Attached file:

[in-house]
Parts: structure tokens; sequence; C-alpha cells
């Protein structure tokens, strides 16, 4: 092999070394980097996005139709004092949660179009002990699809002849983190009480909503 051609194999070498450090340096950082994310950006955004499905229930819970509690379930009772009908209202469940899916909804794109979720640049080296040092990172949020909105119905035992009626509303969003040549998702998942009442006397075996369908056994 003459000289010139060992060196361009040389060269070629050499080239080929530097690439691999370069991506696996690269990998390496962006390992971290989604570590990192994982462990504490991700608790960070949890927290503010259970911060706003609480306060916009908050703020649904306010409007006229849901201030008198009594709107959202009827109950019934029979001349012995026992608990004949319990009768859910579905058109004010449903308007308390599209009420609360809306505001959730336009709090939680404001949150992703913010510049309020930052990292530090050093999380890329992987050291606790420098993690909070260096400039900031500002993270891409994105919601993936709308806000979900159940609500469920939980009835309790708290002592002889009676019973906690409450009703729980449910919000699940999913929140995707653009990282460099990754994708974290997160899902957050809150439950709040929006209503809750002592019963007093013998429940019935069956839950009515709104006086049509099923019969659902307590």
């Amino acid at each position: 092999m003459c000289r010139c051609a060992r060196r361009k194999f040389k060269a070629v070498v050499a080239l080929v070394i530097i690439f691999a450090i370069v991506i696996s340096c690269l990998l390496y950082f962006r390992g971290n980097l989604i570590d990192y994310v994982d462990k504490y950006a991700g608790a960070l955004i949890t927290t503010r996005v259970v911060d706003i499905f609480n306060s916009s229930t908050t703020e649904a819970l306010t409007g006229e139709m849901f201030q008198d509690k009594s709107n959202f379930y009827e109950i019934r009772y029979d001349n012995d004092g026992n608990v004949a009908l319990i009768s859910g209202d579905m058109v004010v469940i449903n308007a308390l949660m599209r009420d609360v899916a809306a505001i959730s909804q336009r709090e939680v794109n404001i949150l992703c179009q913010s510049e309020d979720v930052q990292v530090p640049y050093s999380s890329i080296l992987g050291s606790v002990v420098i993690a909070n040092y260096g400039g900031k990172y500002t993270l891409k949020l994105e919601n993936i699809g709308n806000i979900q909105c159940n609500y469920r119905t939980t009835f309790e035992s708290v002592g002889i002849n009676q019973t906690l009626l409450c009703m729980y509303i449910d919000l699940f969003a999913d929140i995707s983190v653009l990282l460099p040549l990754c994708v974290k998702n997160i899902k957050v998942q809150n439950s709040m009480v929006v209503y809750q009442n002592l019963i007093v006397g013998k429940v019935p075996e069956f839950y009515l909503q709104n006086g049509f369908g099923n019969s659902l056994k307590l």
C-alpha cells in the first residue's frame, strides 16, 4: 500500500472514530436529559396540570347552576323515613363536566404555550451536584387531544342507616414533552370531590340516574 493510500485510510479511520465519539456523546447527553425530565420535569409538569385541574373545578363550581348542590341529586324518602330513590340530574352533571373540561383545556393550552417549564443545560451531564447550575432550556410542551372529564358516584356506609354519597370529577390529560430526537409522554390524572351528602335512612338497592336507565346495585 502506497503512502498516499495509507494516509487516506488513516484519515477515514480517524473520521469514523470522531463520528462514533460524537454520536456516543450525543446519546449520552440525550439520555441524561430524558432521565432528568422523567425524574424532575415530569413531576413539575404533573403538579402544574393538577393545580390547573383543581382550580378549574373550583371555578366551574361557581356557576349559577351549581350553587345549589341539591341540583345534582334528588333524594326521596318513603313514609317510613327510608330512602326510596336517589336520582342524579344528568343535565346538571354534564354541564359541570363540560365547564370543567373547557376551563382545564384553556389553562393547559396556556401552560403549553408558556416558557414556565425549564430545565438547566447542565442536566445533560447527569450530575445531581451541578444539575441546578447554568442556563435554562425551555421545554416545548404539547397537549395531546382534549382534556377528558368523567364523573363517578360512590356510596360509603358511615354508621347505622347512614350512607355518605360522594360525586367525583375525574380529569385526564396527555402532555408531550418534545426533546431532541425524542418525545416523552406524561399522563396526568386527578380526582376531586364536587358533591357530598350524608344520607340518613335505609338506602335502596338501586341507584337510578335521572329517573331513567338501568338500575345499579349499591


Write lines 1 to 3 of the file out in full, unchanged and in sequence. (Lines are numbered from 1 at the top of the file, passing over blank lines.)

[in-house]
Parts: structure tokens; sequence; C-alpha cells
């Protein structure tokens, strides 16, 4: 092999070394980097996005139709004092949660179009002990699809002849983190009480909503 051609194999070498450090340096950082994310950006955004499905229930819970509690379930009772009908209202469940899916909804794109979720640049080296040092990172949020909105119905035992009626509303969003040549998702998942009442006397075996369908056994 003459000289010139060992060196361009040389060269070629050499080239080929530097690439691999370069991506696996690269990998390496962006390992971290989604570590990192994982462990504490991700608790960070949890927290503010259970911060706003609480306060916009908050703020649904306010409007006229849901201030008198009594709107959202009827109950019934029979001349012995026992608990004949319990009768859910579905058109004010449903308007308390599209009420609360809306505001959730336009709090939680404001949150992703913010510049309020930052990292530090050093999380890329992987050291606790420098993690909070260096400039900031500002993270891409994105919601993936709308806000979900159940609500469920939980009835309790708290002592002889009676019973906690409450009703729980449910919000699940999913929140995707653009990282460099990754994708974290997160899902957050809150439950709040929006209503809750002592019963007093013998429940019935069956839950009515709104006086049509099923019969659902307590």